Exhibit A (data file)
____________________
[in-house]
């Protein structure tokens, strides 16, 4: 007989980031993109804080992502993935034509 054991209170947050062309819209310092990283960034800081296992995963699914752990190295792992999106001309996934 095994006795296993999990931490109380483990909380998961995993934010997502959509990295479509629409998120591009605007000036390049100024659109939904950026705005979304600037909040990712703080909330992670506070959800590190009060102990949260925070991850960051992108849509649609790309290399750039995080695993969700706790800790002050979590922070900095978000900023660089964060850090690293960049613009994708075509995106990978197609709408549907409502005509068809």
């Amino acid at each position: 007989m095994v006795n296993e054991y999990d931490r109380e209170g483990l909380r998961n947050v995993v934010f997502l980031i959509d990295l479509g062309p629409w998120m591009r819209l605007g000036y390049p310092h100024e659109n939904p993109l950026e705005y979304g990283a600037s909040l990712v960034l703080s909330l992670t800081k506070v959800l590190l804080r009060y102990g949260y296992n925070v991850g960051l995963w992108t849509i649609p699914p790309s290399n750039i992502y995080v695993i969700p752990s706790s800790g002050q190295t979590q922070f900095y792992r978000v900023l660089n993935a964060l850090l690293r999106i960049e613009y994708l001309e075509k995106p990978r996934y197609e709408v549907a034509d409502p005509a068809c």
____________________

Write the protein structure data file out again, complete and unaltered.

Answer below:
[in-house]
């Protein structure tokens, strides 16, 4: 007989980031993109804080992502993935034509 054991209170947050062309819209310092990283960034800081296992995963699914752990190295792992999106001309996934 095994006795296993999990931490109380483990909380998961995993934010997502959509990295479509629409998120591009605007000036390049100024659109939904950026705005979304600037909040990712703080909330992670506070959800590190009060102990949260925070991850960051992108849509649609790309290399750039995080695993969700706790800790002050979590922070900095978000900023660089964060850090690293960049613009994708075509995106990978197609709408549907409502005509068809």
């Amino acid at each position: 007989m095994v006795n296993e054991y999990d931490r109380e209170g483990l909380r998961n947050v995993v934010f997502l980031i959509d990295l479509g062309p629409w998120m591009r819209l605007g000036y390049p310092h100024e659109n939904p993109l950026e705005y979304g990283a600037s909040l990712v960034l703080s909330l992670t800081k506070v959800l590190l804080r009060y102990g949260y296992n925070v991850g960051l995963w992108t849509i649609p699914p790309s290399n750039i992502y995080v695993i969700p752990s706790s800790g002050q190295t979590q922070f900095y792992r978000v900023l660089n993935a964060l850090l690293r999106i960049e613009y994708l001309e075509k995106p990978r996934y197609e709408v549907a034509d409502p005509a068809c």